• Avoid balloon payments: This payment means you may make a few small payments before one large one – the balloon – is due. This loan is designed to keep you in debt because lenders know that many who take the loan will not have the balloon payment money when it’s due, thus causing more borrowing and more fees and more interest.
  • Avoid prepayment penalties: This is a gimmick cooked up by the lending world to gain money from unsuspecting people who pay back the loan early. If that $1,000 you borrowed is due in a month and you have the money to pay it in two weeks, you should be able to pay the balance without a penalty. Ask directly: Are there prepayment penalties? If the answer is yes, find another loan.
  • No is a good word: It’s short, simple and direct. If it doesn’t feel or look right, don’t do it. Say no and seek a better option.
  • Be wary of targeted practices: This is common sense. There’s a reason these shops are set up where they are. It’s to make them seem beneficial when they are anything but. The tortoise beat the hare for a reason. Slow and steady wins the race.
  • Traditional approaches work: Banks and credit unions may not offer the “easy” way to cash, but they are a far safer way to find help. Many financial institutions will work with service members to help them. The predatory lenders work to help themselves.

The terms predatory lending practices and military predatory lending are used for a reason. A predator eats its prey. These lenders will consume as many dollars of a service member’s capital as they can, all to benefit the lenders.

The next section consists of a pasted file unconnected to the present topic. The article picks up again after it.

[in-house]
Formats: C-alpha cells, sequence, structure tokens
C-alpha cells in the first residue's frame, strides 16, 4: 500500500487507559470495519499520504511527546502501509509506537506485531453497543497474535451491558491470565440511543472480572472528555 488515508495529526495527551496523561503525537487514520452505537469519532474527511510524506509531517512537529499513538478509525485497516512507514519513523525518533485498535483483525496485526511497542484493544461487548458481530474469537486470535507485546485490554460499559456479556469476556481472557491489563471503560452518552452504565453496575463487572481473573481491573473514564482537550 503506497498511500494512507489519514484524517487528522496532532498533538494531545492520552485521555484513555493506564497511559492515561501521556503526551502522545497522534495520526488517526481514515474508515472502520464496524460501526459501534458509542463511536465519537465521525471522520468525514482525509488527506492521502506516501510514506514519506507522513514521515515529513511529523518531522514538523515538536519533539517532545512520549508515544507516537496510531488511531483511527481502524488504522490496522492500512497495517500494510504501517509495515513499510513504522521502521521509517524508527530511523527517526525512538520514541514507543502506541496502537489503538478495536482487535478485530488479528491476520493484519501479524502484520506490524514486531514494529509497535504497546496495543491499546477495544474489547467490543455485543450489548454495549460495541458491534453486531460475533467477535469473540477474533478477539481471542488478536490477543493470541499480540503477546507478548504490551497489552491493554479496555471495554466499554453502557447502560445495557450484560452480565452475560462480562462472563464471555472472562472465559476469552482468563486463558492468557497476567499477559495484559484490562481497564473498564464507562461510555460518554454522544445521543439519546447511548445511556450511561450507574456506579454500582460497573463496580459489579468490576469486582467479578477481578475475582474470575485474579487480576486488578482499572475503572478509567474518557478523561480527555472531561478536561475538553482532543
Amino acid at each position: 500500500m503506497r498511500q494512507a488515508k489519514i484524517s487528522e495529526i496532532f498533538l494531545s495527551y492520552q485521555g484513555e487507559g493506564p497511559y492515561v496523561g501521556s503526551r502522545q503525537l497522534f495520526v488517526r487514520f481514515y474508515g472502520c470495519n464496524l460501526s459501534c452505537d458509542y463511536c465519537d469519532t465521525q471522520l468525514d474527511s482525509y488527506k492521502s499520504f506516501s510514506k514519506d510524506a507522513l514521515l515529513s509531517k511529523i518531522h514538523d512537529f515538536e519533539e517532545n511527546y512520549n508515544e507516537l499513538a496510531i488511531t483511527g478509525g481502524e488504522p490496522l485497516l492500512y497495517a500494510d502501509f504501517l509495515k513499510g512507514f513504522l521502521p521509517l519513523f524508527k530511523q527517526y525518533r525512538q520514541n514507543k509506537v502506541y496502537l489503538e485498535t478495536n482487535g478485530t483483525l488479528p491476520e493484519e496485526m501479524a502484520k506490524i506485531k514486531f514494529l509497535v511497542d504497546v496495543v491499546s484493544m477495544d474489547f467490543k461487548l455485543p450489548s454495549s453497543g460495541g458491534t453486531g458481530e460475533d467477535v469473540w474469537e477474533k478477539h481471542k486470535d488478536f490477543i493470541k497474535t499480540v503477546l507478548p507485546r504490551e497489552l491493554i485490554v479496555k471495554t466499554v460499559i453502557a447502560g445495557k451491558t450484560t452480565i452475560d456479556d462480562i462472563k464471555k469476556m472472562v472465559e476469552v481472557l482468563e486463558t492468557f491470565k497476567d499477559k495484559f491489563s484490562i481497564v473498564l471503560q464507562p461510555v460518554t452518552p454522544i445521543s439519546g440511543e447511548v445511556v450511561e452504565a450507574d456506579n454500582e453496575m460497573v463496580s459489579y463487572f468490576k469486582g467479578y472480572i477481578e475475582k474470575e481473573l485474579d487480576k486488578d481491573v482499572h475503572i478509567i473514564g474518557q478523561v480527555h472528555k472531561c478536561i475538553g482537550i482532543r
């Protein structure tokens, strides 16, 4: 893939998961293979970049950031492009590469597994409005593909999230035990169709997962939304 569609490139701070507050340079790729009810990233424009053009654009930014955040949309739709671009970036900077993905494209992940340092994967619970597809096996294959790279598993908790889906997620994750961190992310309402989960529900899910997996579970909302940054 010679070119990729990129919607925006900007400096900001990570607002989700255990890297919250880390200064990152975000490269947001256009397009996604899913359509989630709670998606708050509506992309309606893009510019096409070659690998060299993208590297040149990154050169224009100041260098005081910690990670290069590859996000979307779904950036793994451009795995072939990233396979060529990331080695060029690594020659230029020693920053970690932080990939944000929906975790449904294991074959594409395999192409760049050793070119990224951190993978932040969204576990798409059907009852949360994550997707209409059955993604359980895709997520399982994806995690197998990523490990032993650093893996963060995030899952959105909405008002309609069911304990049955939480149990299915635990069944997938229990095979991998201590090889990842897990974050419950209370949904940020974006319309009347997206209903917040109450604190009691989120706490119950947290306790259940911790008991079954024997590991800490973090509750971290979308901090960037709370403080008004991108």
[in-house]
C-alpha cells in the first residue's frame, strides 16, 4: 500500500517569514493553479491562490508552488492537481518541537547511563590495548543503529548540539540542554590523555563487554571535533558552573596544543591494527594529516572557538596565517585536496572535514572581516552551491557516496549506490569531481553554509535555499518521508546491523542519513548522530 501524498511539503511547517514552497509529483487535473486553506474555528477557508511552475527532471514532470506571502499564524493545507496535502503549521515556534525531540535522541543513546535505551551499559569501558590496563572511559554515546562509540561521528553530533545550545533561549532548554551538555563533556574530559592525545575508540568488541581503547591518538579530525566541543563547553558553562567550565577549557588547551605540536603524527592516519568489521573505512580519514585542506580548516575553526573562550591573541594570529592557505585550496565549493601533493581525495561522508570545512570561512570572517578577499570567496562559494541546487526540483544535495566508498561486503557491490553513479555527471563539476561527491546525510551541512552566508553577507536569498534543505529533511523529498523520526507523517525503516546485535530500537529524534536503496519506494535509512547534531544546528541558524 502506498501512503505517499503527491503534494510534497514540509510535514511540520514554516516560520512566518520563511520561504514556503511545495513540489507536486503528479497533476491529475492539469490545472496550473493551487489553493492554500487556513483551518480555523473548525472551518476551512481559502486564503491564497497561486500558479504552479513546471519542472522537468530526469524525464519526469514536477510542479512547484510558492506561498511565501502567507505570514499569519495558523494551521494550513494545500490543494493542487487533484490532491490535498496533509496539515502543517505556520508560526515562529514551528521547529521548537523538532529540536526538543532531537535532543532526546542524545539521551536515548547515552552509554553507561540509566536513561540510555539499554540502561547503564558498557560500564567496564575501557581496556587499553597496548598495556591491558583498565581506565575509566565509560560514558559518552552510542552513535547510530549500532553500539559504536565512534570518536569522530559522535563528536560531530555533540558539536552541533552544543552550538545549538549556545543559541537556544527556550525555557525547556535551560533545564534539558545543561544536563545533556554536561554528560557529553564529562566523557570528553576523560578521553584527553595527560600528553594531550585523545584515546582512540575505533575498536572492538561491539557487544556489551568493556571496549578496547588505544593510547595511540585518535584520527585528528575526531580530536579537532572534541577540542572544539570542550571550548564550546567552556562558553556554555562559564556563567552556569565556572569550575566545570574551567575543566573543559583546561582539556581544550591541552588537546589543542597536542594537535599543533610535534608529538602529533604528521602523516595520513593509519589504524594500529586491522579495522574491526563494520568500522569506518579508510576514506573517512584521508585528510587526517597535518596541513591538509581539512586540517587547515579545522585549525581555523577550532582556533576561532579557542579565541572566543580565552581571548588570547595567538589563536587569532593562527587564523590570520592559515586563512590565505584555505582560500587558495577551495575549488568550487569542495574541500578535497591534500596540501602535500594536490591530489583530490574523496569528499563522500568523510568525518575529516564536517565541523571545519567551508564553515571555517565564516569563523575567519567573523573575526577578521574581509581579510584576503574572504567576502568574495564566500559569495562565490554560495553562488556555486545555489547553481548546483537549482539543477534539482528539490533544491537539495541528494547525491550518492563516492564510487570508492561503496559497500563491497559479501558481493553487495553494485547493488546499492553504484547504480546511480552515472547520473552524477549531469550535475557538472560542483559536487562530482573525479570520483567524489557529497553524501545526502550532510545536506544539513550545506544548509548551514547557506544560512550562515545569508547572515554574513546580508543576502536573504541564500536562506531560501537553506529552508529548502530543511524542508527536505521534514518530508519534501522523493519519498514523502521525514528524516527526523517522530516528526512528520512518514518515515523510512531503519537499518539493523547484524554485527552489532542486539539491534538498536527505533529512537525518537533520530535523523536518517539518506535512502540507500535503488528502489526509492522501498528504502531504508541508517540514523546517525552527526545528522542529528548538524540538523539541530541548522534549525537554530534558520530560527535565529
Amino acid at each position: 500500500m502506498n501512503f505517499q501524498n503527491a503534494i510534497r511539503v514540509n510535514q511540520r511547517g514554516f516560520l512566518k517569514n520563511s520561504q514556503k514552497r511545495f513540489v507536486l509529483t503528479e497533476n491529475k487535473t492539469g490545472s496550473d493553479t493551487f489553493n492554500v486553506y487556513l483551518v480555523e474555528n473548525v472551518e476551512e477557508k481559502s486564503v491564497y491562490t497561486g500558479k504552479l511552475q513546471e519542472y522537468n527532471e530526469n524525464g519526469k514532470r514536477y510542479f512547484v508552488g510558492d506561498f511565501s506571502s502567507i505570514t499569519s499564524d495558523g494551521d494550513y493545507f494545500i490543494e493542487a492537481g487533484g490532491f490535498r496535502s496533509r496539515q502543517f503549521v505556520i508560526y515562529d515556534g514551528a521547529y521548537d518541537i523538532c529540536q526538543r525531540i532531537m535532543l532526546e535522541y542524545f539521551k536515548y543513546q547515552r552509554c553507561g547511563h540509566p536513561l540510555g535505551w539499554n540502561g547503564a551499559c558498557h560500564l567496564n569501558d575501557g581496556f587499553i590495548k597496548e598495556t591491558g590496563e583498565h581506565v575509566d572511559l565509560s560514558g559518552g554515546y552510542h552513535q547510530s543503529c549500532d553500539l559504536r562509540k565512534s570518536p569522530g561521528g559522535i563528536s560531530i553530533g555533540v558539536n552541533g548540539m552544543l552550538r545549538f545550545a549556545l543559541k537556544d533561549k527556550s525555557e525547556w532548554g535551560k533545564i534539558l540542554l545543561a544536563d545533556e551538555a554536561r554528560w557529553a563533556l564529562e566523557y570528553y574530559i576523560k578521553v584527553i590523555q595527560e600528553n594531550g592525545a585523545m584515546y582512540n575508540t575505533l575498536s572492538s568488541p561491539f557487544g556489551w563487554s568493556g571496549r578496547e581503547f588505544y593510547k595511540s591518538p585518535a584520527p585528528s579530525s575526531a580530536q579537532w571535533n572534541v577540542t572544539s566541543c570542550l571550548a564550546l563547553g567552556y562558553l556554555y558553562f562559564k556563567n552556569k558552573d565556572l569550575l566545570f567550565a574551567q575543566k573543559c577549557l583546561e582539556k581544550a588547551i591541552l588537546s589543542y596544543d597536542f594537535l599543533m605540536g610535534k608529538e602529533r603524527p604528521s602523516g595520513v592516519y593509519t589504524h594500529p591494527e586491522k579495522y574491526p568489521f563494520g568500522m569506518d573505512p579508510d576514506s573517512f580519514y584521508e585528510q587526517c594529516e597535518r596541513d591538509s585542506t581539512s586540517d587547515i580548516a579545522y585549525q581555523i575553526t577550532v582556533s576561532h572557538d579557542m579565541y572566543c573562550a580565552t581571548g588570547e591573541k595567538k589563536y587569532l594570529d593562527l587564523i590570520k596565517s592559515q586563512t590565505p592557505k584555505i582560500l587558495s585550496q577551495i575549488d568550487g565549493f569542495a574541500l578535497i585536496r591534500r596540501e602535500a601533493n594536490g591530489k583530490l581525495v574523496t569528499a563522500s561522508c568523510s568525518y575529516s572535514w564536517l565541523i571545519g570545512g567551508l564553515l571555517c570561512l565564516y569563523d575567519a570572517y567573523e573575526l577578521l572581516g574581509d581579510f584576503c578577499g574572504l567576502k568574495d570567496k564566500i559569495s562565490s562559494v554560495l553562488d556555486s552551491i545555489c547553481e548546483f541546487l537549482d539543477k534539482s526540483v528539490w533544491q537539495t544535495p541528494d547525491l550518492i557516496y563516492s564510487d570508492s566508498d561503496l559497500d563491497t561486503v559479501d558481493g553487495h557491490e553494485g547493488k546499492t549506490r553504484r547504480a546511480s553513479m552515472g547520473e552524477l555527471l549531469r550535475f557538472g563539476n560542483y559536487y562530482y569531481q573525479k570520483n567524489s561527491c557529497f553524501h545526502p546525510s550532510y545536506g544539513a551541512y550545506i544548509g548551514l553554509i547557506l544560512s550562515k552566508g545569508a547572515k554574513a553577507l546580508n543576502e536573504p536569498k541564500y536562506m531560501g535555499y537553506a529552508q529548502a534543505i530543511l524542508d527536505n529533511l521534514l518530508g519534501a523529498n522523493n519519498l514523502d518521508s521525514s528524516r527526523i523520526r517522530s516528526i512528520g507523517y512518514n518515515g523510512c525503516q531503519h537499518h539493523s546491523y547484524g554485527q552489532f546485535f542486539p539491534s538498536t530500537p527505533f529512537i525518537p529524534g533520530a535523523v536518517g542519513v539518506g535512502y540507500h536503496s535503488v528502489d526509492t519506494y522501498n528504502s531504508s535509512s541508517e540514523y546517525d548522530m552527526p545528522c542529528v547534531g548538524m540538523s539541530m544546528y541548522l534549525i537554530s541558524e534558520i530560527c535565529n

Digging Out of Debt

It’s easy to fall into debt — especially if you are in the junior ranks in the military and are supporting a growing family. What can you do if you know you’re carrying too much debt? First, don’t feel overwhelmed. Debt can be managed. Start by taking at least some of the following steps:

  • If you think you can’t make a payment on a debt, call the business you owe money to and ask for more time. If you make the call before you miss a payment, the business often will be more willing to work with you.
  • Talk with the financial counseling personnel on your base or post. They can offer suggestions to get out of debt and let you know about financial assistance programs for military personnel and their families.
  • Consider working with a nonprofit debt counseling service, such as InCharge Debt Solutions. For a small fee (or maybe no fee), InCharge can help you set up a repayment plan.
  • Use the debt avalanche method and organize your debts in order from the highest interest charged to the lowest.
  • Limit yourself to one major credit card and only use it for emergencies.
  • Consider bankruptcy, but only as a last resort. Bankruptcy will stay on your credit history for 7-10 years. This will make getting new credit very difficult. It’s better to try to work out a repayment plan with creditors.
  • A nonprofit credit counselor can help you set up a debt management plan that can help alleviate the debt. This kind of plan typically turns debts into one affordable monthly, payment at a lower interest rate.

About The Author

Pat McManamon

Pat McManamon has been a journalist for more than 25 years. His experience has mainly been in sports, but the world of athletics requires knowledge of business and economics. He also can balance a checkbook and keep track of investments with Quicken quite adeptly. McManamon’s experience includes covering the NFL for ESPN, LeBron James for the Akron Beacon Journal and AOL Fanhouse, and the Florida Gators and Miami Hurricanes for the Palm Beach Post.


  1. N.A. (ND) How to Avoid Predatory Lending. Retrieved from
  2. N.A. (ND) Stop the Debt $ Trap. Retrieved from
  3. Jowers, K. (2021, June 16) Reversing Trump-era decision, feds strengthen enforcement of rules protecting troops from predatory lenders. Retrieved from
  4. Kantwill, P. (2021, May 7) The OCC’s ‘Fake Lender’ Rule Threatens to Harm Veterans. Retrieved from